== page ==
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...When a kid Blows off his merit badges...

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When I went to summer camp a couple decades ago, these two merit badges were not offered as structured classes that required a sign-up. Rather, the shelter area outside the trading post (where the materials could be purchased) had the tools and counselors available all day long from 30 minutes after breakfast until about an hour before dinner.


Was it popular?


I just can't see a camp director today trying to justify having someone effectively "stand around" without a scheduled class to teach, from a budgetary standpoint. That mindset doesn't exist anymore.


(If you have an "open" program that's proven popular - open swim, open shoot, open archery, open boating - that's different.)


Just like everyone else these days, camps have got to use their resources in the most efficient manner possible. If I can shift my handicrafts instructor over to the pool as a lifeguard during two un-utilized sessions, then I'm sure as heck going to do it.

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Yeah, it was popular actually. There were usually 5-10 boys working on something at any given time, and even more during the free periods. I still have the pocket knife sheath, the belt, the basket and the woven stool that I made while there. The counselors did more than teach the merit badges, they also helped those who were just crafting for fun.


I think it also helped that it was right at the trading post (location, location, location), so when people stopped in for a snack or to pick up merit badge pamphlets, they saw the activities going on and could also see the different crafting items they could work on. Not everyone wanted to go to a free swim or free boating (or take a nap).


Whether it still is popular 20 years later is another, but also relevant, question. Currently, our council has enough of a problem with getting its units to stay in-council for summer camp, mainly due to summer heat/humidity and the lack of a real waterfront for boating.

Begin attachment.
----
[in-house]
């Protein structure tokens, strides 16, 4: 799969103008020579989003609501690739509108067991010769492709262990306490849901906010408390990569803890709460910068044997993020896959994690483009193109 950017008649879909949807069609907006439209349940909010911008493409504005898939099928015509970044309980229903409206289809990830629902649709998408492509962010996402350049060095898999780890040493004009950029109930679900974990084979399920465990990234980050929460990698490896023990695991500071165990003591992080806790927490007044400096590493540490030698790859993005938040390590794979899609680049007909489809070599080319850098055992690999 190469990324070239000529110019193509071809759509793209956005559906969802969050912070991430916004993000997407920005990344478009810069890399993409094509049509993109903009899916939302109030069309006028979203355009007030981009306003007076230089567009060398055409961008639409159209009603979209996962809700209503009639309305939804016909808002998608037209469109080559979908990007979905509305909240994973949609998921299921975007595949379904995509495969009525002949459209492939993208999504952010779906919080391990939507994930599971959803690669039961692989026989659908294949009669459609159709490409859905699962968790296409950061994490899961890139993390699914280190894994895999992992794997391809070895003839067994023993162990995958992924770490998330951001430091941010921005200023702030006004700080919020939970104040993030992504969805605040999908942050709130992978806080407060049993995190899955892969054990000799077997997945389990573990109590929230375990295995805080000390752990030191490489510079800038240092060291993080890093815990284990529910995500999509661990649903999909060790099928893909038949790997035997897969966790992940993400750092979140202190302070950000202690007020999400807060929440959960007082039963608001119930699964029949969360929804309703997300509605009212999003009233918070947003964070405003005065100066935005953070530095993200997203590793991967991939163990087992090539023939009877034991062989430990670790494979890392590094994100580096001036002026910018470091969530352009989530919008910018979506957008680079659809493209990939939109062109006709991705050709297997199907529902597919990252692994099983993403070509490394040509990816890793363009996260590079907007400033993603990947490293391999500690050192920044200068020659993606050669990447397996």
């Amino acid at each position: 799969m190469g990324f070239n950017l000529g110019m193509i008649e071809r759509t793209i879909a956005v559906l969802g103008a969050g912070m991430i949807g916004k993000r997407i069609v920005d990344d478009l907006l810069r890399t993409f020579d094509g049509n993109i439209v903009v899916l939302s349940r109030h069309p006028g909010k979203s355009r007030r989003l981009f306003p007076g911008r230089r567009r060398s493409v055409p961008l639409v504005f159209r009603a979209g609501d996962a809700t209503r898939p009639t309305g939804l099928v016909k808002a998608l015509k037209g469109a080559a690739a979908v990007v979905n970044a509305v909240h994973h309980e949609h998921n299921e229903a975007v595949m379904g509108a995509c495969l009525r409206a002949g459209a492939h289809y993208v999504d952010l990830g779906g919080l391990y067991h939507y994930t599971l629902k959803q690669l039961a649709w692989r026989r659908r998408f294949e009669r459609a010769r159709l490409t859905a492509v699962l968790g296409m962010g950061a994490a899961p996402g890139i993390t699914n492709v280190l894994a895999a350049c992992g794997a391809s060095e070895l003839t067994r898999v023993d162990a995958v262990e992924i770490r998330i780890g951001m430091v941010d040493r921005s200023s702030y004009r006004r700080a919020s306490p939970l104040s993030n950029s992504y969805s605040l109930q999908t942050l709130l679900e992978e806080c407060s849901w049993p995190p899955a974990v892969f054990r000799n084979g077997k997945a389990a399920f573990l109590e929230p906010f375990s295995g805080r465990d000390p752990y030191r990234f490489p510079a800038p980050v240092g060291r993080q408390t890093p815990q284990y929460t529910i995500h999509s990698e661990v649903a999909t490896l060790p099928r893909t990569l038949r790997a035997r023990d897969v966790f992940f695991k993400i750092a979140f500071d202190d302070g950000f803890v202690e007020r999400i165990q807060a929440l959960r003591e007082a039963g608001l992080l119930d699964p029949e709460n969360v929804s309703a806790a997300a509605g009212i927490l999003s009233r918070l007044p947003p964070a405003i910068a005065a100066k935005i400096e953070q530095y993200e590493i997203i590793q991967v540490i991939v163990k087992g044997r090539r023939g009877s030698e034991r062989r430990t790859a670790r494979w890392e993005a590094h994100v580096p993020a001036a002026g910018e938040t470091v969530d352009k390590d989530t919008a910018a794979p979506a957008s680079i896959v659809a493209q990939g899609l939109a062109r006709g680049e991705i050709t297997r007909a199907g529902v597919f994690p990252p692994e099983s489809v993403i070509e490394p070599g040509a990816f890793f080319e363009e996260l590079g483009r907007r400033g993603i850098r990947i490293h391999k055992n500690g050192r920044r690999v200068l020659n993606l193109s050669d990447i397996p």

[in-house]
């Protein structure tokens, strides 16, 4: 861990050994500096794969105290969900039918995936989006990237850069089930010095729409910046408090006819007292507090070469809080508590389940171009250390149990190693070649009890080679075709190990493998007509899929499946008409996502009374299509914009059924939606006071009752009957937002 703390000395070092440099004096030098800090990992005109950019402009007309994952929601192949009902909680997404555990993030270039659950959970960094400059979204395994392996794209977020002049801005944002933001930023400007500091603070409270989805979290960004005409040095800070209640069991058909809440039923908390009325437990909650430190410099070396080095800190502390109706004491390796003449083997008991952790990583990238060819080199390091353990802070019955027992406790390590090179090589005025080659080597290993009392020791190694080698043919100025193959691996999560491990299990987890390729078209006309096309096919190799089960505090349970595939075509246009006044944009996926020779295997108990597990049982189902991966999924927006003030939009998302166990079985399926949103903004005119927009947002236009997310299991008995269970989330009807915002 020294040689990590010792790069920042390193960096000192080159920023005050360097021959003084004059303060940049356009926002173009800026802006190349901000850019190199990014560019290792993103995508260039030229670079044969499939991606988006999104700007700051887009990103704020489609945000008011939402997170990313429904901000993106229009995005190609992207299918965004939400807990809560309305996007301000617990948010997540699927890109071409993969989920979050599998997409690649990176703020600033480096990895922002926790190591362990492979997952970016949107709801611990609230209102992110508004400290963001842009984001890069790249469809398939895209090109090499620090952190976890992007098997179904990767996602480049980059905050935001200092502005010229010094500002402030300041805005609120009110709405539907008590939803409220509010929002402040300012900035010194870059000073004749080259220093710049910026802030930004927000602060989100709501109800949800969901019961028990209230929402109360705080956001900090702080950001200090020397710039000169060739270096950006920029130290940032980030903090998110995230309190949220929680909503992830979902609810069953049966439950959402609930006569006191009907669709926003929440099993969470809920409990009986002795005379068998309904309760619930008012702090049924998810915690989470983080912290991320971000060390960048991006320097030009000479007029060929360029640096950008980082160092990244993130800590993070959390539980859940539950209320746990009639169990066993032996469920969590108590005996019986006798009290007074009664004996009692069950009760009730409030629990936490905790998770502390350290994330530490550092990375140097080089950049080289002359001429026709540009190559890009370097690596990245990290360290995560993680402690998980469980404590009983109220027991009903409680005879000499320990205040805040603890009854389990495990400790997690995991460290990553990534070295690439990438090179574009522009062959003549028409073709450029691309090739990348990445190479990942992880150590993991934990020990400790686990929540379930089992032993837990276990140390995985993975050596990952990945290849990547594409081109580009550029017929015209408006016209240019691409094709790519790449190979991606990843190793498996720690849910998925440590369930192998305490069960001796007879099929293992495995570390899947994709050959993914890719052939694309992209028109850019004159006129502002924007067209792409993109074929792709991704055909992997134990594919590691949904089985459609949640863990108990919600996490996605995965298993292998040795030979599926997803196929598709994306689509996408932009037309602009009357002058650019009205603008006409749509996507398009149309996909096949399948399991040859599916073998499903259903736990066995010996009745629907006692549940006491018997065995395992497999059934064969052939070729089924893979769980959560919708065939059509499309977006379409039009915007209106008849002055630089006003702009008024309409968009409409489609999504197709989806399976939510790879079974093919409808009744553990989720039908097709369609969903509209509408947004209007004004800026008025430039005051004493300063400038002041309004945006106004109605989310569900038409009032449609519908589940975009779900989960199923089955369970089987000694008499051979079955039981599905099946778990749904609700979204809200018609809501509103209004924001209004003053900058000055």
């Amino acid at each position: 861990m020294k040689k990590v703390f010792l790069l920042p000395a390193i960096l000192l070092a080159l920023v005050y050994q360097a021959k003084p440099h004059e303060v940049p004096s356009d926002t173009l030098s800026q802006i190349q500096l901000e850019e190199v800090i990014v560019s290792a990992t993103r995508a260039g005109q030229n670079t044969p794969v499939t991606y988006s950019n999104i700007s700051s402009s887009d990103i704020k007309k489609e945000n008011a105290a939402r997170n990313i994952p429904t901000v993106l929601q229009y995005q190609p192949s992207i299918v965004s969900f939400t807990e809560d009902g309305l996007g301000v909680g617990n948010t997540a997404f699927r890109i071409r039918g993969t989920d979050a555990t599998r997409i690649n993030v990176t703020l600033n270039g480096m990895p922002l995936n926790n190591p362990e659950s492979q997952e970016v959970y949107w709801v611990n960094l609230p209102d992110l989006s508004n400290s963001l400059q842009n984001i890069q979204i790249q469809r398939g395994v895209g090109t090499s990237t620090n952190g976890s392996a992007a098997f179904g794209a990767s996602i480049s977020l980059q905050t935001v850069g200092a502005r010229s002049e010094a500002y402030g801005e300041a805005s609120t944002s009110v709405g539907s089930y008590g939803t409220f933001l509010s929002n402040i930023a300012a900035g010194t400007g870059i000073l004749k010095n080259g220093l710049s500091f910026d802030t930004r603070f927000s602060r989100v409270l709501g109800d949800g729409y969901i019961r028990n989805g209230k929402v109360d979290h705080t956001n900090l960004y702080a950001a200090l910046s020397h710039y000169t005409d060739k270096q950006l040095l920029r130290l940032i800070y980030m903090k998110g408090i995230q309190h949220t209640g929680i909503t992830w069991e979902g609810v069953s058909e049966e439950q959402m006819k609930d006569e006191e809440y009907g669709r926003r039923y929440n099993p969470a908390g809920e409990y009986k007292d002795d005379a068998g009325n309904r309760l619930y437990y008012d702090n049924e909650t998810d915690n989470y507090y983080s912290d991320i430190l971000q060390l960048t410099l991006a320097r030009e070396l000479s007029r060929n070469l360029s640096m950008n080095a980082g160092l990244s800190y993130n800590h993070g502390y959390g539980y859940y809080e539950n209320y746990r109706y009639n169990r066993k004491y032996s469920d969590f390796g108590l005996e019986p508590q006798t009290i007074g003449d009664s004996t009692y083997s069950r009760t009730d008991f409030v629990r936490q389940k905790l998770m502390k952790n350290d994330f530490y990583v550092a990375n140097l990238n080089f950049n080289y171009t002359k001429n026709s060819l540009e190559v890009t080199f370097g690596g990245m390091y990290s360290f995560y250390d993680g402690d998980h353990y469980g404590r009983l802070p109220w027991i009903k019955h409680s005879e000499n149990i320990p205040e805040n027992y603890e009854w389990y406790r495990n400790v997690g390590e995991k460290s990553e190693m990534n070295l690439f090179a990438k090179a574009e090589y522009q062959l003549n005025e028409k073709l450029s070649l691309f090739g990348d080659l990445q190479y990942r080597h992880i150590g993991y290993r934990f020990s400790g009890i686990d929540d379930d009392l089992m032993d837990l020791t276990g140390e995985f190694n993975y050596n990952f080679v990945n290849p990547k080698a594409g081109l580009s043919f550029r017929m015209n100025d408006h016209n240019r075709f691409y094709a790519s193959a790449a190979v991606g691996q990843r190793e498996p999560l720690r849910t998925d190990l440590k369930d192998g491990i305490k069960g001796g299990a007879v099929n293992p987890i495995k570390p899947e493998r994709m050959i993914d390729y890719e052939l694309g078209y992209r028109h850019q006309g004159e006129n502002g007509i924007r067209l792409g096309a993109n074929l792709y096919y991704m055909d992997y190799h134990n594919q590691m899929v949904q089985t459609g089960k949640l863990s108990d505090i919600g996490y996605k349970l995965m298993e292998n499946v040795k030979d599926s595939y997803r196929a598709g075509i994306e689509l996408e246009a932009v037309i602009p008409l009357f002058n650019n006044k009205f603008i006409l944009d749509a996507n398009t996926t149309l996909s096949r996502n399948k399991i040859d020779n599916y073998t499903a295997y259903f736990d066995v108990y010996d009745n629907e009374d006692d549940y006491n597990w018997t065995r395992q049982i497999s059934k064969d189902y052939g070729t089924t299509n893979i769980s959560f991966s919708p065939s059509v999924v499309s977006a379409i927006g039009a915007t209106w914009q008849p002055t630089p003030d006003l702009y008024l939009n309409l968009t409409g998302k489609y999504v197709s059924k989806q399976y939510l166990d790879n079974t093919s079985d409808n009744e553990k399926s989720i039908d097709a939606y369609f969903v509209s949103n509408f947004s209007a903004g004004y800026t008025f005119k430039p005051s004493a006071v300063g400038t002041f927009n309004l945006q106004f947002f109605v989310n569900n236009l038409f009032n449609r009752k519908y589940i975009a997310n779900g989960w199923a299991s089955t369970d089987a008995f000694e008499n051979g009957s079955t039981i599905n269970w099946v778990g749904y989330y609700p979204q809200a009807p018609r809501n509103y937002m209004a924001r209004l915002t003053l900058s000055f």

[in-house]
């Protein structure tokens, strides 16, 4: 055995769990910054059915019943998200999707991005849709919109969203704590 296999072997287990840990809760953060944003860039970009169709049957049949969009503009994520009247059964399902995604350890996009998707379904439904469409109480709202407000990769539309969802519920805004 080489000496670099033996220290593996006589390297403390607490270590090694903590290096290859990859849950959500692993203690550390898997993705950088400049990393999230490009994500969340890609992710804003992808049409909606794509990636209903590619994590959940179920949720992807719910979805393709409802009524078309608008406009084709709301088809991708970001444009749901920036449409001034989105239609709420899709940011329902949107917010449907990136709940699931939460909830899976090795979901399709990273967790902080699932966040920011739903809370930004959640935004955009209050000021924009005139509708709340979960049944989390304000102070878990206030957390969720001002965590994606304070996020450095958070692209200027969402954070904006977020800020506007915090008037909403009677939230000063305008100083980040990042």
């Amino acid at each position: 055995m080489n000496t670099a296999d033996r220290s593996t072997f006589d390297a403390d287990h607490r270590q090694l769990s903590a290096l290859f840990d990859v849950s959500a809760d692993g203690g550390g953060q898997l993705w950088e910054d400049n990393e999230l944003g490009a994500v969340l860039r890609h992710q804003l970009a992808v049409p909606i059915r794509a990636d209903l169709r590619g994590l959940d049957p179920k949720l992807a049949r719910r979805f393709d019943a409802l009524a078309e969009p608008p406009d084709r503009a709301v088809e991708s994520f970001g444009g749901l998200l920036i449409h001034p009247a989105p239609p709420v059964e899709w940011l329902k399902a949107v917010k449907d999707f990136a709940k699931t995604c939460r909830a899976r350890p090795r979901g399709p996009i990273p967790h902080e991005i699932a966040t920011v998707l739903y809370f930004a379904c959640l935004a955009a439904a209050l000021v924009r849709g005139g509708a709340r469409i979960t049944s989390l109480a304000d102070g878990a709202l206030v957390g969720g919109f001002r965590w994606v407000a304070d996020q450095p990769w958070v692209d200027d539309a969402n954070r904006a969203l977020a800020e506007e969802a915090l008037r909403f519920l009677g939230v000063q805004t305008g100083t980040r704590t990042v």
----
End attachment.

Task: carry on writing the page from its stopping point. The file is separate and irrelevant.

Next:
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"I just can't see a camp director today trying to justify having someone effectively "stand around" without a scheduled class to teach, from a budgetary standpoint. That mindset doesn't exist anymore. "


These kinds of MB sessions are popular among the boys in our Troop, at least. Leatherwork, Basketweaving, Fingerprinting, and some others are offered this way at some of our area camps. They end up being some of the most popular MBs that our boys earn.


I've never hung out at one of these stations long enough to see whether they're popular with the other troops, but our boys not only earn the MBs, they talk them up, show each other their accomplishments, and encourage the younger scouts who are hanging around during free time to "Go do the Fingerprinting -- I did it last year and it was fun!"



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You are right - I didn't see the point that the scouts were signing in and attempting to get signoff on a MB in your prior post. In that case, a SM conference with each individual is called for to reflect on how that action meshes with the scout law (trustworthy?). I would then coach them on laying out a plan on how they will regain your trust (assuming that they care about such things - some will, some won't).

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So here's my bend on this thing....... Because this was intentional, manipulative, and some might say malicious, I think that the boys should have been sent home or suspended from the troop for 4-6 months. Severe, yes, but the message should be loud and clear.


This kind of behavior is what sets the culture for a troop. If we let these boys get off with just a slap of the wrist, then everyone else will begin to think that they too can shuck their responsibilities and commitments. What did the younger scouts learn from this?


Then there is another part of this that bothers me. I don't think that any of us would say that we know where the boys are every minute of the day while we're at Summer camp. However, we do know with almost 100% accuracy, where the boys are during merit badge sessions. Where were these boys, and what were they up to? I would be very uncomfortable with the realization that these boys were not where they should have been at a time when I thought (with 100% certainty) I knew exactly where they were.


Just to finish this little story, I was not at camp while this was occurring. The leaders in camp thought it was cute and did nothing. The boys went home with partials from the MB classes.



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